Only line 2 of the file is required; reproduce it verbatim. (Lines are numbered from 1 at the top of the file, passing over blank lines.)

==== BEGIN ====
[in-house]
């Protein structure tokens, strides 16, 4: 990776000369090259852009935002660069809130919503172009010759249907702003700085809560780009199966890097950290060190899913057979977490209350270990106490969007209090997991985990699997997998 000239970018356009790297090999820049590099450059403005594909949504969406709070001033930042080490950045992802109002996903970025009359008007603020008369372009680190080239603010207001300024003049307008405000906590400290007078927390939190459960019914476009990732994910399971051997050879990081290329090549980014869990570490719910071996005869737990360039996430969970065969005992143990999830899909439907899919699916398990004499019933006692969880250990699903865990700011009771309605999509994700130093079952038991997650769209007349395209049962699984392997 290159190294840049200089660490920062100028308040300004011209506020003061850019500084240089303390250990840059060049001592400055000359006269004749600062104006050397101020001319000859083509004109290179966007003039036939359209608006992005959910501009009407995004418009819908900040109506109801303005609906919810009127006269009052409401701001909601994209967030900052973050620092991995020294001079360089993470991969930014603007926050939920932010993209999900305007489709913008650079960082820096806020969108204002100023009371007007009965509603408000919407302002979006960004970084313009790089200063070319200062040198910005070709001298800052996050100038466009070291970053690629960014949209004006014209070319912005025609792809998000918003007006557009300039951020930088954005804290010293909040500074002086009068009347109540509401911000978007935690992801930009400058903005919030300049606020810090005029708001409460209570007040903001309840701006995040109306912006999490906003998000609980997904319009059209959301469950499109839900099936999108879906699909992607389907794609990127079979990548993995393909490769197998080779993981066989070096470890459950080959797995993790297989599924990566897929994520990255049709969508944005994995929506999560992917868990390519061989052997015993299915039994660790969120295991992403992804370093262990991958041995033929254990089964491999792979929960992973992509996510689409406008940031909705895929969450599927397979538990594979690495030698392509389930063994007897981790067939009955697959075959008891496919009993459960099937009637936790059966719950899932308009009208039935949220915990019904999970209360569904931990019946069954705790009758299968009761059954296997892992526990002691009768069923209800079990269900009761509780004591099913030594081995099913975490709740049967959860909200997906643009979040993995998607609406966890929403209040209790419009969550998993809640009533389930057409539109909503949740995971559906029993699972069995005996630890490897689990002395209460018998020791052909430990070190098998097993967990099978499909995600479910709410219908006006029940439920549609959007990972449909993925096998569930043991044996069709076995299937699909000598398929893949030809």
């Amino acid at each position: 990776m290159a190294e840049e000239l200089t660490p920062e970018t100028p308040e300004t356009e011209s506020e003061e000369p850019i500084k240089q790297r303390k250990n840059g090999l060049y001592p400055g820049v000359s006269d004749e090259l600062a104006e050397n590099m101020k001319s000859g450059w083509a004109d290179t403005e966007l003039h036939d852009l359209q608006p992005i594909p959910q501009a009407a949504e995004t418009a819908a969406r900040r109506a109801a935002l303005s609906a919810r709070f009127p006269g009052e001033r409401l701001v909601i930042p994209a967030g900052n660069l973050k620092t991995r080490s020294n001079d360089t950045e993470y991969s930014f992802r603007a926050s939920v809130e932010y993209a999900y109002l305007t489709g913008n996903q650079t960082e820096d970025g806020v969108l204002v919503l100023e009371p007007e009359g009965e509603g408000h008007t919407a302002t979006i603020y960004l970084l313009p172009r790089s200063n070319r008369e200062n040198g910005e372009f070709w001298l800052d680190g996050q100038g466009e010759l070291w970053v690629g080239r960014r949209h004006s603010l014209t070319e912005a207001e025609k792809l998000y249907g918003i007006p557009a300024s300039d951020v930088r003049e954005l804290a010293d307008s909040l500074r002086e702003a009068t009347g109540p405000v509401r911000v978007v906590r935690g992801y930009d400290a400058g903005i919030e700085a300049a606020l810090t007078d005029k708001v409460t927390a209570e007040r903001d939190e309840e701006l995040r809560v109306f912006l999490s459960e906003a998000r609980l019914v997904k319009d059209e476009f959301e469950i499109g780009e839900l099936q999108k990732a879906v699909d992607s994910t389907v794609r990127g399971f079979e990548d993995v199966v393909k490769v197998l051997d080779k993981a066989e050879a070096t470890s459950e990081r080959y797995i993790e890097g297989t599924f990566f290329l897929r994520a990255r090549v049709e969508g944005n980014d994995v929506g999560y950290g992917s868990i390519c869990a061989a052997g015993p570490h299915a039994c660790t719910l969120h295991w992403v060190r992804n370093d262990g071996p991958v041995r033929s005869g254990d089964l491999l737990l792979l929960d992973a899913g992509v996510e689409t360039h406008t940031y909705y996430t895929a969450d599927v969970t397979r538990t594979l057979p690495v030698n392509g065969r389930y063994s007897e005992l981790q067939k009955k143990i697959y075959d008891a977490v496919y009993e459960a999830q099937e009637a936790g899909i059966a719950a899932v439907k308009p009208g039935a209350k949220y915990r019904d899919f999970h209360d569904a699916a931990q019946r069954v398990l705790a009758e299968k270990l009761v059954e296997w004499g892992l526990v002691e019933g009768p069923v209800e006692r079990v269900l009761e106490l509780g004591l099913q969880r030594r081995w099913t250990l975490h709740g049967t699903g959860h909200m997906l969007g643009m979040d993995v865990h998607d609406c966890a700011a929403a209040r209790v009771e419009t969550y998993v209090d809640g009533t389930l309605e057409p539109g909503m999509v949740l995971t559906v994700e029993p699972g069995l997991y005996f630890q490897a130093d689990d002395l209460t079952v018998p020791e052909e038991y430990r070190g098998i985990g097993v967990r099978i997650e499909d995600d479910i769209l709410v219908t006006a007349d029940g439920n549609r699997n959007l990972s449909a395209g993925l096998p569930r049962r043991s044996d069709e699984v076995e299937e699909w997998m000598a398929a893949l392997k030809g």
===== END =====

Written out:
């Protein structure tokens, strides 16, 4: 990776000369090259852009935002660069809130919503172009010759249907702003700085809560780009199966890097950290060190899913057979977490209350270990106490969007209090997991985990699997997998 000239970018356009790297090999820049590099450059403005594909949504969406709070001033930042080490950045992802109002996903970025009359008007603020008369372009680190080239603010207001300024003049307008405000906590400290007078927390939190459960019914476009990732994910399971051997050879990081290329090549980014869990570490719910071996005869737990360039996430969970065969005992143990999830899909439907899919699916398990004499019933006692969880250990699903865990700011009771309605999509994700130093079952038991997650769209007349395209049962699984392997 290159190294840049200089660490920062100028308040300004011209506020003061850019500084240089303390250990840059060049001592400055000359006269004749600062104006050397101020001319000859083509004109290179966007003039036939359209608006992005959910501009009407995004418009819908900040109506109801303005609906919810009127006269009052409401701001909601994209967030900052973050620092991995020294001079360089993470991969930014603007926050939920932010993209999900305007489709913008650079960082820096806020969108204002100023009371007007009965509603408000919407302002979006960004970084313009790089200063070319200062040198910005070709001298800052996050100038466009070291970053690629960014949209004006014209070319912005025609792809998000918003007006557009300039951020930088954005804290010293909040500074002086009068009347109540509401911000978007935690992801930009400058903005919030300049606020810090005029708001409460209570007040903001309840701006995040109306912006999490906003998000609980997904319009059209959301469950499109839900099936999108879906699909992607389907794609990127079979990548993995393909490769197998080779993981066989070096470890459950080959797995993790297989599924990566897929994520990255049709969508944005994995929506999560992917868990390519061989052997015993299915039994660790969120295991992403992804370093262990991958041995033929254990089964491999792979929960992973992509996510689409406008940031909705895929969450599927397979538990594979690495030698392509389930063994007897981790067939009955697959075959008891496919009993459960099937009637936790059966719950899932308009009208039935949220915990019904999970209360569904931990019946069954705790009758299968009761059954296997892992526990002691009768069923209800079990269900009761509780004591099913030594081995099913975490709740049967959860909200997906643009979040993995998607609406966890929403209040209790419009969550998993809640009533389930057409539109909503949740995971559906029993699972069995005996630890490897689990002395209460018998020791052909430990070190098998097993967990099978499909995600479910709410219908006006029940439920549609959007990972449909993925096998569930043991044996069709076995299937699909000598398929893949030809």